How A Lesbian Chat Room Helped Me Not Be Ashamed Of Coming Out & Embracing My Sexuality

For the purpose of this article, names have been changed to protect the identities of those involved.

The internet is an unforgiving place, especially when you’re a young girl who is still trying to find herself.

My name is Erica. It wasn’t too long ago that I had discovered that I wasn’t like my sisters. I didn’t want to go out on dates with boys like they did. I wasn’t curious about having sex or anything like that. Instead, I hung out with my best friend, Lily, who was one of the popular girls.

I didn’t realize that I was a lesbian until I was about 16. Lily and I had gone swimming in the creek behind her house, much like we always did when it got to be almost 100 degrees. The day was like any other day. We were gossiping about the latest celebrity scandal and we were having fun. When we went down to the water, things changed.

Lily jumped in first and I jumped in after. We were splashing around and having fun like usual. Except, something came over me and I kissed her. Oh boy, that look on her face… It was as if I had killed her kitten right in front of her! She was horrified. She pushed me away and said I was sick and that I was to never come near her again.

As hurt and confused as I was, I couldn’t help but watch her climb up the ladder on the dock and feel something… Intriguing about her. I stayed in the water a little longer — long enough to make sure that she was gone so that she couldn’t see my blood shot eyes.

The next day at school was the worst. At first, it started like any other day. People didn’t really pay attention to me and I was able to go about my day like usual. That is until 5th period gym class.

Like most high schools, we had to change for gym class. I went to my usual spot in the locker room where Lily and I shared a locker. I changed into my gym clothes, locked everything up, and went out to the gym to wait for class to start. Shortly after, the girls came out of the locker room laughing. I didn’t think anything of it because it wasn’t unusual for them to do that.

Gym class finished and we all went back into the locker room.

That’s when it started. I went to my locker and saw the word ‘Dyke” scrawled all over the door in black sharpie. I opened the locker and found that my clothes had been covered in lotion and the stuff in my book bag was thrown in the garbage. My phone was smashed and what little money I had was gone.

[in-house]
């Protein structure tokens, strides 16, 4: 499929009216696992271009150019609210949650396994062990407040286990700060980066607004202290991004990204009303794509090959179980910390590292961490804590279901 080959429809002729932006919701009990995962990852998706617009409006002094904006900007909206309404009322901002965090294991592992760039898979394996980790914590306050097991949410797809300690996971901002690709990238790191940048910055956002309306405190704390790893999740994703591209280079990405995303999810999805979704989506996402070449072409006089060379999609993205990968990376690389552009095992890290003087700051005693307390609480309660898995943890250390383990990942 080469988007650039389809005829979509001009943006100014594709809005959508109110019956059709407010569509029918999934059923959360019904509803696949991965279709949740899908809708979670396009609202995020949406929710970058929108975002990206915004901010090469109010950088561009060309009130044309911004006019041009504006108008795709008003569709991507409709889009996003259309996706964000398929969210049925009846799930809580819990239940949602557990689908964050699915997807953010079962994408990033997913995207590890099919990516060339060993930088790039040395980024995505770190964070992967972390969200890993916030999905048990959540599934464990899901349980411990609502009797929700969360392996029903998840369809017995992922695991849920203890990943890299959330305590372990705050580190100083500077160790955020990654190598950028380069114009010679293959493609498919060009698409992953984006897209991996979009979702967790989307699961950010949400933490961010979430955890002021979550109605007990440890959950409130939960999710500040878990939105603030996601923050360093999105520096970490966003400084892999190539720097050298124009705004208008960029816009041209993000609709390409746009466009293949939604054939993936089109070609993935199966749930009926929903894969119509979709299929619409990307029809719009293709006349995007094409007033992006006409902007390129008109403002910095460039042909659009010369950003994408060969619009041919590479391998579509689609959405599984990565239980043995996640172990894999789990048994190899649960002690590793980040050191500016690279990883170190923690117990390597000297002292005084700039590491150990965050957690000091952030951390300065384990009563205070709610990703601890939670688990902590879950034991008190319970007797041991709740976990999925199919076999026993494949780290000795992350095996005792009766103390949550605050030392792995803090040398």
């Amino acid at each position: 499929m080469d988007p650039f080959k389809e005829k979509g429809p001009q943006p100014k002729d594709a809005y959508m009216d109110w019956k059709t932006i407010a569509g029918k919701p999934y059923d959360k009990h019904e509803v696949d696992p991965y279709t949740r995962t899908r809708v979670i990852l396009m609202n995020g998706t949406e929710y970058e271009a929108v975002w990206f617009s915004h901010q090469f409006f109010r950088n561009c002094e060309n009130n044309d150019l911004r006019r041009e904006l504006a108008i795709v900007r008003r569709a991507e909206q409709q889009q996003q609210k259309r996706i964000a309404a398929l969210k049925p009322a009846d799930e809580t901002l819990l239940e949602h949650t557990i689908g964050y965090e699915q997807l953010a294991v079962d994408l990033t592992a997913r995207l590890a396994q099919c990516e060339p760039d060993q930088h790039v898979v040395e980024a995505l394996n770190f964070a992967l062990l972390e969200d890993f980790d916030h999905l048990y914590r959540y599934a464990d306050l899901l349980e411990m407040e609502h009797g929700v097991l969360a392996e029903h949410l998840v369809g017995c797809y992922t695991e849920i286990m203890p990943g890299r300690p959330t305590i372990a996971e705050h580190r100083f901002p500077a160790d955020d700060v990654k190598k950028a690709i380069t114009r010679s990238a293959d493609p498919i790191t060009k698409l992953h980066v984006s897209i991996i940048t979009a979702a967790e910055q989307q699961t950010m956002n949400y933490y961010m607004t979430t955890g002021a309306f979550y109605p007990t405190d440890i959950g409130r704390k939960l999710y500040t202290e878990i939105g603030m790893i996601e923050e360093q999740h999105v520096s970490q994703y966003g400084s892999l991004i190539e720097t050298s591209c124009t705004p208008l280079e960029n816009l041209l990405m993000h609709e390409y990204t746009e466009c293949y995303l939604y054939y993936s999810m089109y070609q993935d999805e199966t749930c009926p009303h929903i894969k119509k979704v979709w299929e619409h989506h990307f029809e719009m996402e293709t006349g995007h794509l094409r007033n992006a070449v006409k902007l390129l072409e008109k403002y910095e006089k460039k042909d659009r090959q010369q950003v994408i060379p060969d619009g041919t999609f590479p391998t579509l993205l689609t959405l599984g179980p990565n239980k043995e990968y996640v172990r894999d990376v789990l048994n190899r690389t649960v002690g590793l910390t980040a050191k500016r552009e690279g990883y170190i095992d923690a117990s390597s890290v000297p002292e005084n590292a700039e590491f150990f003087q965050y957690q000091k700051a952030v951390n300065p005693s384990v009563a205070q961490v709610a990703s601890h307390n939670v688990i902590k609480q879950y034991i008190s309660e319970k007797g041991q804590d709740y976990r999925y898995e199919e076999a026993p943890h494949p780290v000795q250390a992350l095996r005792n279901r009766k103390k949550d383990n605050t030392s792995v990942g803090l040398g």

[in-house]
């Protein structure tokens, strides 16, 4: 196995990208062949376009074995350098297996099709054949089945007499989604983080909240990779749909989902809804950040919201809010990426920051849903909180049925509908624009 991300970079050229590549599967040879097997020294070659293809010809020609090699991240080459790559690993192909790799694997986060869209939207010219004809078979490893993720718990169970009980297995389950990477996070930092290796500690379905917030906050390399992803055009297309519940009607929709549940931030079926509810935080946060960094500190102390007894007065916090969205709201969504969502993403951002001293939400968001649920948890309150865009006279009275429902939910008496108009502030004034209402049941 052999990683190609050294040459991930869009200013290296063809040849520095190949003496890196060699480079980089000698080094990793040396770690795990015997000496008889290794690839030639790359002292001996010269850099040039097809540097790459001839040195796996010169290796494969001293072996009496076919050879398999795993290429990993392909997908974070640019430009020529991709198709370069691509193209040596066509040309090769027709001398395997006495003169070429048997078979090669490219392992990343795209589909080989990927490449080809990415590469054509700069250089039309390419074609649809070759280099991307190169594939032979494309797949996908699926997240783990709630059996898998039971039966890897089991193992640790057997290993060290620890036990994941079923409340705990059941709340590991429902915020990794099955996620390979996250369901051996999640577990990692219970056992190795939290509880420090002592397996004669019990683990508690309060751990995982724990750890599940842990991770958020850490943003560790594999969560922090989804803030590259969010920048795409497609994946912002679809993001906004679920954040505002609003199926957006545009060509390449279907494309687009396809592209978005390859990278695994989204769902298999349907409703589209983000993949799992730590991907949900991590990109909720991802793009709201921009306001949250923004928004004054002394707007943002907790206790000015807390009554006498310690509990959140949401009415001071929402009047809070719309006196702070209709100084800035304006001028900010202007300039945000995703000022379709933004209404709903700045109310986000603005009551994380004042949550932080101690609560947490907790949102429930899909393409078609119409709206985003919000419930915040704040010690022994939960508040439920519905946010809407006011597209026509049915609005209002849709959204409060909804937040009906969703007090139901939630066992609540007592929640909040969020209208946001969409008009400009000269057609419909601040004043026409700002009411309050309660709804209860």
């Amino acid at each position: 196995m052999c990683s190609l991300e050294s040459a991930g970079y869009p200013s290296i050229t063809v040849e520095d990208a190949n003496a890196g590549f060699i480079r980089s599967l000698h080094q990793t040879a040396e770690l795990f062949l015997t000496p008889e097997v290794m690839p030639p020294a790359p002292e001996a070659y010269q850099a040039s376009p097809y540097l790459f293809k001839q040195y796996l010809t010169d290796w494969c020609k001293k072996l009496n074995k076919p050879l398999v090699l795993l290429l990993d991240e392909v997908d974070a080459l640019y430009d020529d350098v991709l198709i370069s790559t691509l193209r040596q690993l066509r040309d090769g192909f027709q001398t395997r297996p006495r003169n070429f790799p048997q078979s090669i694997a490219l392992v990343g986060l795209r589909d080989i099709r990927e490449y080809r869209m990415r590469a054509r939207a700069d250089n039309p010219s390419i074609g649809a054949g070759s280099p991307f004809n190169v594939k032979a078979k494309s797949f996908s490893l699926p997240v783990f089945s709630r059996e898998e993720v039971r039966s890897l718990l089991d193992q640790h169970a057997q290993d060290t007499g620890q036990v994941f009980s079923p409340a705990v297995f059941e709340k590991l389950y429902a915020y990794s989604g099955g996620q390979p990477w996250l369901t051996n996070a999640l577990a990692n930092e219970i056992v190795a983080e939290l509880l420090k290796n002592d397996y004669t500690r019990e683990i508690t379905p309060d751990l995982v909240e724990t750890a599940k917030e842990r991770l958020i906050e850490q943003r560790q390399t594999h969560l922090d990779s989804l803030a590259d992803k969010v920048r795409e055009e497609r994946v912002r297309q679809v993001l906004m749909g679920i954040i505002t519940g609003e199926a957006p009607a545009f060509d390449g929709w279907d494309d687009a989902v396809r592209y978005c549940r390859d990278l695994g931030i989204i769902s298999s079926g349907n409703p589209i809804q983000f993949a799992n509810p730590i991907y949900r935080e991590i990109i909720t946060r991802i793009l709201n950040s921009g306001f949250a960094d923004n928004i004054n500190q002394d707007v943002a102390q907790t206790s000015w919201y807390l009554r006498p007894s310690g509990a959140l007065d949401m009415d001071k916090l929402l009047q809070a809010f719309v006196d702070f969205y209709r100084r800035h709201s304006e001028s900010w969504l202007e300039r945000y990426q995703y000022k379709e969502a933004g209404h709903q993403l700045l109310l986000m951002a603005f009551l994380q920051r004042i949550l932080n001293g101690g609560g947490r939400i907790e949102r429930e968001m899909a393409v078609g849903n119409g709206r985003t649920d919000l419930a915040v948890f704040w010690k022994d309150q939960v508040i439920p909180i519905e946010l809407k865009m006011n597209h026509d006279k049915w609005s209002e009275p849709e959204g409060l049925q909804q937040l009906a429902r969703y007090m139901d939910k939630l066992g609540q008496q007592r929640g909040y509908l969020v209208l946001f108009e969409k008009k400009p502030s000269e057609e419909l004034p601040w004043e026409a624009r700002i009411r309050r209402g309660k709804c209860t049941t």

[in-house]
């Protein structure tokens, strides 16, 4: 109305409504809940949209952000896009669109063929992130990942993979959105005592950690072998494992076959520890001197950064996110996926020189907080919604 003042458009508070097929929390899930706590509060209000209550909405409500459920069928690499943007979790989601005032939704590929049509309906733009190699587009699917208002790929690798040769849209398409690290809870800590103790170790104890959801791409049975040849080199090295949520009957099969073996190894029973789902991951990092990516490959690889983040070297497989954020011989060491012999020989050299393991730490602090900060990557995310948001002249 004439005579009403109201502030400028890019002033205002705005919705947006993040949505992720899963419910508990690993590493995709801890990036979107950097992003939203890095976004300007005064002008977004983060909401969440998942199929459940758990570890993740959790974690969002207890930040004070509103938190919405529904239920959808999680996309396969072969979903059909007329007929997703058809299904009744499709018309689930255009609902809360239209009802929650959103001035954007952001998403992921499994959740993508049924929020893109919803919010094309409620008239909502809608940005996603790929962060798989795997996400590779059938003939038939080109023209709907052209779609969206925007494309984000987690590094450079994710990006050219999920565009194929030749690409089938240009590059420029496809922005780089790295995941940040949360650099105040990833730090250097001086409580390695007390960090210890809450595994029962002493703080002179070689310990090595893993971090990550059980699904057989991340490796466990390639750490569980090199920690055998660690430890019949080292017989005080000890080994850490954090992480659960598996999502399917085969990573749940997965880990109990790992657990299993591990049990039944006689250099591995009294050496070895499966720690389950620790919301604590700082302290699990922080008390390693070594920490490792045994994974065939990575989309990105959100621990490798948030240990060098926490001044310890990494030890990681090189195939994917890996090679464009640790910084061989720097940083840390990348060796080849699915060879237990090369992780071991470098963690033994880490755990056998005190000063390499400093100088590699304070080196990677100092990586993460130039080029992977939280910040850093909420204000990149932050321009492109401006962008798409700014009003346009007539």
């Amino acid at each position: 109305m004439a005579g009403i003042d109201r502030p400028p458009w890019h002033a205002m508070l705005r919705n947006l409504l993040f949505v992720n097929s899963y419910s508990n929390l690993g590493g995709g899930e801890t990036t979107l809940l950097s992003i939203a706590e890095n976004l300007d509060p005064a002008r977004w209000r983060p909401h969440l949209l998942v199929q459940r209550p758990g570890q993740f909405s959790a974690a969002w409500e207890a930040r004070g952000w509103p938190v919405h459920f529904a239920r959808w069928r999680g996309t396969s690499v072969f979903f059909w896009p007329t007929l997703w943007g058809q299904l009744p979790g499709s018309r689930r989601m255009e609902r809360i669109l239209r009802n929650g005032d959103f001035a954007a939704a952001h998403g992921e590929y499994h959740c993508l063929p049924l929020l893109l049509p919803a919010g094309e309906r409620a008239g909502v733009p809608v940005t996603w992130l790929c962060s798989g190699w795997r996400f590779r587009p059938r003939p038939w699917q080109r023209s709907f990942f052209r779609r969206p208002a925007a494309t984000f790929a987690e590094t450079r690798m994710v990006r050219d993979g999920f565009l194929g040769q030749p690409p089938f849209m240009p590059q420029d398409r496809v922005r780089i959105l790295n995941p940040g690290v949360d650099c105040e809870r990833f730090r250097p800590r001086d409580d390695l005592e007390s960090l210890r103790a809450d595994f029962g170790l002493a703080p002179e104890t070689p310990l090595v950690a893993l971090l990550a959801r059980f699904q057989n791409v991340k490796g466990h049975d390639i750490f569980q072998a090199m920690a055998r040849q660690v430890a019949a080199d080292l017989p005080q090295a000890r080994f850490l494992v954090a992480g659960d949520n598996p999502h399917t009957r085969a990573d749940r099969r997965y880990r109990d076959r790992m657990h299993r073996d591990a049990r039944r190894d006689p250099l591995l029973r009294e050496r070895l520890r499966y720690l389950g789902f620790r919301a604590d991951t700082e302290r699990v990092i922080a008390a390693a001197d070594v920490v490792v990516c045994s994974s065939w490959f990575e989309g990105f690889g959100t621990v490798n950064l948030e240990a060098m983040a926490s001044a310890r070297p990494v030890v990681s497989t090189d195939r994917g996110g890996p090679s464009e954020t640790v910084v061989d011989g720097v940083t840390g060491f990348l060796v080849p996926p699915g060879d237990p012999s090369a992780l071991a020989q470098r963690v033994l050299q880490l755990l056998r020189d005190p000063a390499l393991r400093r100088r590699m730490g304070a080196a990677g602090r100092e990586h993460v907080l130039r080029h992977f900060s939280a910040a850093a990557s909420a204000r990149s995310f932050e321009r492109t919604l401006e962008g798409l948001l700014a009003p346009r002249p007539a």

I never felt so small in all my life. I heard the girls laughing and talking about me and I couldn’t think straight. I was humiliated and it was all Lily’s fault.

It’s almost like the news of the locker room fiasco spread throughout the school like wild fire because everyone I passed either had something horrible to call me, or were laughing and making a kissy face. I hurried out of the school, leaving everything behind.

I spent most of the rest of the day hiding out in my room. I put my headphones on and blasted my music as I looked up what it meant to be gay, signs of being gay, and anything else I could think of. I felt so alone and like the one person who was supposed to be there for me and help me through the high school drama, completely turned her back on me. She was the source of this drama. If only I hadn’t kissed her…

Through my search to find some kind of understanding of what was going on, I found a lesbian chat room and I was curious. I didn’t know what to expect when I logged into the chat room. At first, I just sat back and watched lines of text scroll up the screen. That is until I received a message from as user named GeorgiaRed, “Why don’t you say hello to everyone? We don’t bite.”

I don’t know what it was, but something about her made me feel like I could open up. And I did. I told her everything that had happened that day. I told her that I didn’t know if I was gay or if I was curious. It was all so confusing and I felt lost.

I never knew how just seeing comforting words on a screen could make me feel better until GeorgiaRed told me that everything was going to be okay. She told me of her own “coming out” story and what it was life for her. She reassured me that the rest of the world wouldn’t be as hateful as my classmates.

GeorgiaRed didn’t give me any advice about how to handle the next day at school, but when I logged off from that chat room, I felt a little better because I knew someone, somewhere, know what I was going through and they sympathized. Sometimes, that’s all that anyone needs — a little understanding.

Although we have come a long way in the LGBTQ community, it can still be a vert stressful time to come out to friends and family. If there is anything I have learned from going through this experience it is to find a community that supports you, whether that is an online support group, a local organization or simply someone who will help you feel less alone. There will be people who think differently of you, shun you, or even try to make you feel like there is something wrong with you and that you must change.

The most important thing to know is who you are, and that you are valuable and important. Please don’t feel ashamed of coming out and sharing your authentic self with the world. Just know you are not alone.


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